Why Do Adults Stay In Abusive Relationships?
The second question, "Why Do Adults Stay In Abusive Relationships?" is also somewhat complex to understand. Partners in abusive relationships have varying reasons for remaining in them. A first layer of the reasons for staying in an abusive relationship is practical, even if they are not always rational. Some abused people feel they cannot leave their relationships because they are economically dependent on them. For instance, an abused stay-at-home mother may feel that she cannot leave her abusive relationship because if she did, she would have no way of providing for her children. Other abused people stay because they believe that is the proper thing to do, given their religious or cultural background. Some practicing Catholic people, for example, believe that divorce is a bad thing to be avoided at most all costs. They may be motivated to put up with a lot of spousal abuse because the alternative is to go against the teachings of their church. Still other abused people may rationalize staying in abusive relationships because they think it is the right thing to do for their children. They might say to themselves, "If it was just me, I'd leave this marriage, but my children will be better off coming from an intact home than from a divorced one". This may not be a rational position to take in all cases; the children may be in fact far more damaged by staying in proximity to an abusive father than they would be by being raised by a single mother. However, regardless of the truth of any of these rationalizations, the believe that they are true is more powerful than whether or not they are really true.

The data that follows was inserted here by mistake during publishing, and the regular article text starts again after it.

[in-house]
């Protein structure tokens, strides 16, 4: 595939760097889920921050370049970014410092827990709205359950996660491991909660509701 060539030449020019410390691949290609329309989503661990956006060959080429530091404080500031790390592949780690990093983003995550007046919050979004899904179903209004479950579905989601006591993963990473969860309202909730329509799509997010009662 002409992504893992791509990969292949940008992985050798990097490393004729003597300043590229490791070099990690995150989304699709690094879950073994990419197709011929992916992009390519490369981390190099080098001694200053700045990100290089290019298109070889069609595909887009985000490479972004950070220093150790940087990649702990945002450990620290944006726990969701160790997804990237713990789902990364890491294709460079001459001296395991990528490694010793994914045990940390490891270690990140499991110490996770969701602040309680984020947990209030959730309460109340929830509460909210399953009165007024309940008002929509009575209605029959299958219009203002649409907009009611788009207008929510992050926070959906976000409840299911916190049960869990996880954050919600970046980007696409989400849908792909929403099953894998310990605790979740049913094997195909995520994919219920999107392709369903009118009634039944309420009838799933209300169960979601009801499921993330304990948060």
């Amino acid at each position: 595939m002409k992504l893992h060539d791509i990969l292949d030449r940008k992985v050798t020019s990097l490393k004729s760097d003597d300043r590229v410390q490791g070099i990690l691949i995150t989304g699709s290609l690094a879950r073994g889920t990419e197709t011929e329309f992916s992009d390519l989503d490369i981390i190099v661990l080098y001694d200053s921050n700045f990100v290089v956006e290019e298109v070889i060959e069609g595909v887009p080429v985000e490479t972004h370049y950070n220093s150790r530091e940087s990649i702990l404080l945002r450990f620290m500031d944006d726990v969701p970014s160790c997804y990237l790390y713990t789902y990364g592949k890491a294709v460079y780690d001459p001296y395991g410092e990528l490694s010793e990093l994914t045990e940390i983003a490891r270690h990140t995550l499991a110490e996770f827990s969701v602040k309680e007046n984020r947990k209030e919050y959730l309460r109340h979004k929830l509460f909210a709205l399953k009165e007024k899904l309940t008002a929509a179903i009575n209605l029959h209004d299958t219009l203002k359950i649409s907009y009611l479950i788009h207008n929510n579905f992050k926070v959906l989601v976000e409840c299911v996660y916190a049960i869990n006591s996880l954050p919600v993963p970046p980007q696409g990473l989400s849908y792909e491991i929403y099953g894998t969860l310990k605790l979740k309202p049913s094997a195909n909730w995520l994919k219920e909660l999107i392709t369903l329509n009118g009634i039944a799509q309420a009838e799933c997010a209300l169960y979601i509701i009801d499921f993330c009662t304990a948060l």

A second layer of reasons for why people stay in abusive relationships is uncovered by learning about the so-called "cycle of abuse." In a typical instance of domestic abuse (where one partner is abusive towards the other), abuse tends to occur periodically (cyclically), rather than constantly (all the time). There is no clear beginning to the cycle of abuse, but for purposes of describing it, we can start at an arbitrary stage along its progression. Something event occurs, whether real or only imagined by the abuser, that generates feelings of anger or even rage. These feelings then lead to the second stage of the cycle, which is where the actual abusive behavior occurs. Such behavior may be verbal, physical, emotional/mental, or sexual in nature. If the cycle stopped here and stayed constant, most victims would find it very easy to leave and not endure abuse for long periods of time. However, shortly after the abusive event occurs, the abuser frequently expresses remorse or guilt and wants to apologize. The abuser will swear, "It will never happen again" and may shower the victim with gifts and demands that the victim forgive him or her. There may be so-called "makeup sex" which can be quite pleasurable and provide the victim with a sense that he or she is valued, and really loved. In a parent/child abusive relationship, guilt over abuse may be expressed as special privileges or gifts for the child victim. Following the guilt and making up stage comes a "honeymoon" or latency period during which things are good for a while between the partners. Inevitably, in truly abusive relationships, the latency period ends with the beginning of another abuse episode; the abuser again feels angry, disrespected or treated poorly in some way and the cycle starts all over again.